CROSSING OVER: LOUIS PSIHOYOS By Alicia Van Couvering
Unlike other films playing in our three-part look at crossover artists at Sundance, The Cove is not playing in New Frontier, but in the Documentary Competition, and that’s despite its director’s non-traditional background. Louie Psihoyos was one of the world’s top-ranked photographers, a staff member at National Geographic who had traveled the world taking portraits of the world’s most famous people and abstract concepts (you try photographing “science.”) He was also an avid diver who witnessed year by year the physical destruction of the world’s oceans. He and his friend Jim Clarke, founder of Netscape and WebMD, decided to form an action organization — the Oceanic Preservation Society — to use their skills to raise awareness.
“The first part of my transition was to become an activist,” says Psihoyos, who was initially planning to simply take photographs on his journey. Then someone told him the story of a small Japanese village , where tens of thousands of dolphins were slaughtered every year, and the eccentric, former-Flipper dolphin trainer who has devoted his life to stopping these fisherman and saving the dolphins. “My son used to have sleepovers with Stephen Spielberg’s kids, and once we were talking and I told him that I was starting the OPS and that I was a still photographer. He said, ‘Never make a movie with boats or animals.’ And that’s exactly what I did.”
Boats and animals, Psihoyos would find out, was not the least of the complications making this documentary – the Japanese government and national fishing business were committed to shutting him down, and they set everything from private investigators, knife-wielding thugs and armored squad cars against him. Psihoyos assembled an Oceans 11-style crew that included a career rock n’ roll road manager (to get military-grade thermal cameras across the border), a former member of the Canadian air force aviation technician (for hidden camera rigs), artists at Industrial Light and Magic (for fake rocks to house hidden cameras), a pair of world-class free divers… but no one with any film experience.
“As a still photographer, you might climb up some mountain and dangle off a rope, but you’re not risking the life of anyone but yourself,” Psihoyos says. “In Japan they can keep you in jail for 28 days without charging you; we were being followed by police all the time. A real filmmaker would have been too smart to go out and make the film that we made. The plan was like a result of watching too many Jacques Cousteau and James Bond movies.”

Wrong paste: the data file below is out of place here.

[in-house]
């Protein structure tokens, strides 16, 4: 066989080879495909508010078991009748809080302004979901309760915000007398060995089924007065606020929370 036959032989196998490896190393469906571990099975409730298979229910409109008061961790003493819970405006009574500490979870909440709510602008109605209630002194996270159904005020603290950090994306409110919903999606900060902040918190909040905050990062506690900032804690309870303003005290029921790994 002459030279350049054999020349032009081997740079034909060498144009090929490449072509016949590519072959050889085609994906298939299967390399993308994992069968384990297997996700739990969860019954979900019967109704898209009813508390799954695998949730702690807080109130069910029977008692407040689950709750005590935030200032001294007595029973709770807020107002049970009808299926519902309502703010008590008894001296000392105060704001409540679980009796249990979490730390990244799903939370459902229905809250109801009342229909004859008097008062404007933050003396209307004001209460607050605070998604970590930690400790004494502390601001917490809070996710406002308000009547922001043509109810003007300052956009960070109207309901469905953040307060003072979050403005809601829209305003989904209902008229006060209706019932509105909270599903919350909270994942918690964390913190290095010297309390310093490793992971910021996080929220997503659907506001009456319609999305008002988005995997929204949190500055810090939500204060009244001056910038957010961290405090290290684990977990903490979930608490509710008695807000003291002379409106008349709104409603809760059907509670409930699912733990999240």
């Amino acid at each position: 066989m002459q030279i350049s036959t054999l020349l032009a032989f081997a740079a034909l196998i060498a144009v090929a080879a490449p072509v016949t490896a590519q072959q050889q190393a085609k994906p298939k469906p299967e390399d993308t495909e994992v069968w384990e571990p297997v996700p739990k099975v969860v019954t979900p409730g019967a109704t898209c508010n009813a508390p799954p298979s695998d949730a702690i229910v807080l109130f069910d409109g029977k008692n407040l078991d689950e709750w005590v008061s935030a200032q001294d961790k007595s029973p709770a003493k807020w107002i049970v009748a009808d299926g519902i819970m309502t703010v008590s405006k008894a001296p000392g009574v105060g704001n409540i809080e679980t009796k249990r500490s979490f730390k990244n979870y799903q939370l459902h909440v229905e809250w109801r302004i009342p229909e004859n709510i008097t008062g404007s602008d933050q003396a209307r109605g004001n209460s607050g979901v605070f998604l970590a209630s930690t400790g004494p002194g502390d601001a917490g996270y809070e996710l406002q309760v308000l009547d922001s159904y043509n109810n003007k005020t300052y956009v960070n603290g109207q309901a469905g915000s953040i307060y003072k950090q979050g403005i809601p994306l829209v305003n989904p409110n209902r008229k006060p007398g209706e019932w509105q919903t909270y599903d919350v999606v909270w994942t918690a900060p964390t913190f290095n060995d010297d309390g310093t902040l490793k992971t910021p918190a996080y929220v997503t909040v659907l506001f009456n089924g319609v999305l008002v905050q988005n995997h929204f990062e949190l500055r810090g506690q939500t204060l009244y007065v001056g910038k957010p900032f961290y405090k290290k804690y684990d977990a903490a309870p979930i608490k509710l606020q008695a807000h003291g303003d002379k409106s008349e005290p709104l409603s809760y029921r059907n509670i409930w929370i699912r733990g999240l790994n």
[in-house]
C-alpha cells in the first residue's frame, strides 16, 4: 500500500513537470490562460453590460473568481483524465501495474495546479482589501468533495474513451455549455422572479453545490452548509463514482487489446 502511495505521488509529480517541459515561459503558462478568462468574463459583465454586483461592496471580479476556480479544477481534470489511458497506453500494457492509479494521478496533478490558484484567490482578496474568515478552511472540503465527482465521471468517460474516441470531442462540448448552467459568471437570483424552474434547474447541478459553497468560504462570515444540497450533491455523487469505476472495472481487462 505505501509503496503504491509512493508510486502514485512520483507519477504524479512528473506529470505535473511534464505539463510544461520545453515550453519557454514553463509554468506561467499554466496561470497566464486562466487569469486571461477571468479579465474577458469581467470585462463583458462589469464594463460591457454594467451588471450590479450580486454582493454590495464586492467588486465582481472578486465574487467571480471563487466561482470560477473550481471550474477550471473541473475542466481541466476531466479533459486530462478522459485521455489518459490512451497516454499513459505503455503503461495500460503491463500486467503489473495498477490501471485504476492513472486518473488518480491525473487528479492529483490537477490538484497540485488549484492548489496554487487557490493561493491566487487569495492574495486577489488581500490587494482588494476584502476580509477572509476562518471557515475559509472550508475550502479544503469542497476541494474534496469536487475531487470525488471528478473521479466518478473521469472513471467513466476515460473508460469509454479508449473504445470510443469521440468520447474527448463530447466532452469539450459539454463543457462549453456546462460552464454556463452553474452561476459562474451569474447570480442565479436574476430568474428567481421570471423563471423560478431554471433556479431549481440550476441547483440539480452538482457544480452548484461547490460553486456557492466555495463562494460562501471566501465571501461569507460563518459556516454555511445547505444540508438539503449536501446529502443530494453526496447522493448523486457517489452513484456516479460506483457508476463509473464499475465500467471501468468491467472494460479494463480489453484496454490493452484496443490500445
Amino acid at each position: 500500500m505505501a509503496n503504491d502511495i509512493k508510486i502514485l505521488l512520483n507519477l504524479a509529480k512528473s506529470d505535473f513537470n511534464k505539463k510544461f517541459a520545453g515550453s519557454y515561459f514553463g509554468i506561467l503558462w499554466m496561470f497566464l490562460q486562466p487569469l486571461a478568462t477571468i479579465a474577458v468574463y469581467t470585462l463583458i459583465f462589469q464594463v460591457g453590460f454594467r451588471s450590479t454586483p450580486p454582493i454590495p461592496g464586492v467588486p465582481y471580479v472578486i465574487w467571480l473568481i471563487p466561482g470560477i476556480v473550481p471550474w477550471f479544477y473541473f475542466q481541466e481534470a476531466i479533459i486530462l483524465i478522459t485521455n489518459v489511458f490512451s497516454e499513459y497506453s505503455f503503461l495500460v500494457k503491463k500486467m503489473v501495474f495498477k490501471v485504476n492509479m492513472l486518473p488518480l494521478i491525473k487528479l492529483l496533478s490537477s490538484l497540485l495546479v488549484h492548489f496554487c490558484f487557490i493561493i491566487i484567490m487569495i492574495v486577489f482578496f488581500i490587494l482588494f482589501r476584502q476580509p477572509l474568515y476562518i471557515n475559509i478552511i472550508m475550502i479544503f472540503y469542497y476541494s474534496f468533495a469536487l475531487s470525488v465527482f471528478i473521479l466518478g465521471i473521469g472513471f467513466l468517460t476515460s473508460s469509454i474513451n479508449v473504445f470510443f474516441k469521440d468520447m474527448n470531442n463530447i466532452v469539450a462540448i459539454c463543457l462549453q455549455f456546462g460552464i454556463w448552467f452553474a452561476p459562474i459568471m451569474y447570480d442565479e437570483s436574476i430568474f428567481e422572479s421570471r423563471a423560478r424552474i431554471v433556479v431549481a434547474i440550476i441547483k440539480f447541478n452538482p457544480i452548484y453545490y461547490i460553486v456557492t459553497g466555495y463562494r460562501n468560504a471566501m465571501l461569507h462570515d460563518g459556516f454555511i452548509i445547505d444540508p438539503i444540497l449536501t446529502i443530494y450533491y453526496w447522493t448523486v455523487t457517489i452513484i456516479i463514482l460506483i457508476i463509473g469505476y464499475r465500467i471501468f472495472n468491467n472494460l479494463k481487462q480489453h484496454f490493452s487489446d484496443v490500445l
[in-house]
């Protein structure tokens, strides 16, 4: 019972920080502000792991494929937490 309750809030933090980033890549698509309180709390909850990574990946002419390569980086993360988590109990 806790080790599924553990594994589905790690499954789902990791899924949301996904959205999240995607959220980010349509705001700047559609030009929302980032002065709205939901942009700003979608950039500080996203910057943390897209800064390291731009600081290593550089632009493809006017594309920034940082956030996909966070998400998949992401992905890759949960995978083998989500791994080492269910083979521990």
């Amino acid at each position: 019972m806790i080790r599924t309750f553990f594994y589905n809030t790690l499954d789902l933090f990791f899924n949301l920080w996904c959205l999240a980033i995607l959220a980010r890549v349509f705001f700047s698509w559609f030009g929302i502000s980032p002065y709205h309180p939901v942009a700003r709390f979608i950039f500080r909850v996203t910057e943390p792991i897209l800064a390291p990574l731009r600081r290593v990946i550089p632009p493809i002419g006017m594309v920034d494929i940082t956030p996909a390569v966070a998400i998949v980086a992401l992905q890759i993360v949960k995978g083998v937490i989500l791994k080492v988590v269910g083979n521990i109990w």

Indeed, a traditional documentarian, especially one with this much at stake, usually wouldn’t jump into the field without a clear plan of action towards an end result. Psihoyos, luckily, was not a traditional documentarian. “We shot just like a National Geographic story – you go out in the field and you find the picture.” After their filming in the field was done, Psihoyos employed the expertise of editors and producers who helped him find a way to structure the narrative with interviews and voice over. “There’s a quote [by Orson Welles] – ‘making a film is like painting a picture with an army.’”
Psihoyos has thought deeply about the opportunities that film provides. “I started out just wanting to make the most beautiful images possible, and that’s no different from photography. You’re trying to burn retinas and enter people’s consciousness. But with film you’re burning them at multiple frames per second,” reflects Psihoyos. “Telling a story with stills is a two-dimensional experience. You’re always trying to suggest movement – and then here with film you can actually capture movement. I feel like I’ve been a caveman for my entire life and I’ve just discovered fire for the first time.”
Most importantly for The Cove filmmakers, making a good movie is only part of the goal. The film is a tool for his activism, and he made it with the hope of actually changing people’s behavior. The Sundance acceptance, Psihoyos admits, provoked tears of joy. “It was like, you work under all this horror and stress for four years, and in one moment the film becomes real. When we started, I said ‘I’m going to aim for Sundance,’ because as a non-filmmaker Sundance always sounded like this mecca. People said that was ridiculous, but they said the same thing when I wanted to be a National Geographic photographer. The crazy fates of the universe will support you if you have the confidence and the will to overcome all the obstacles.”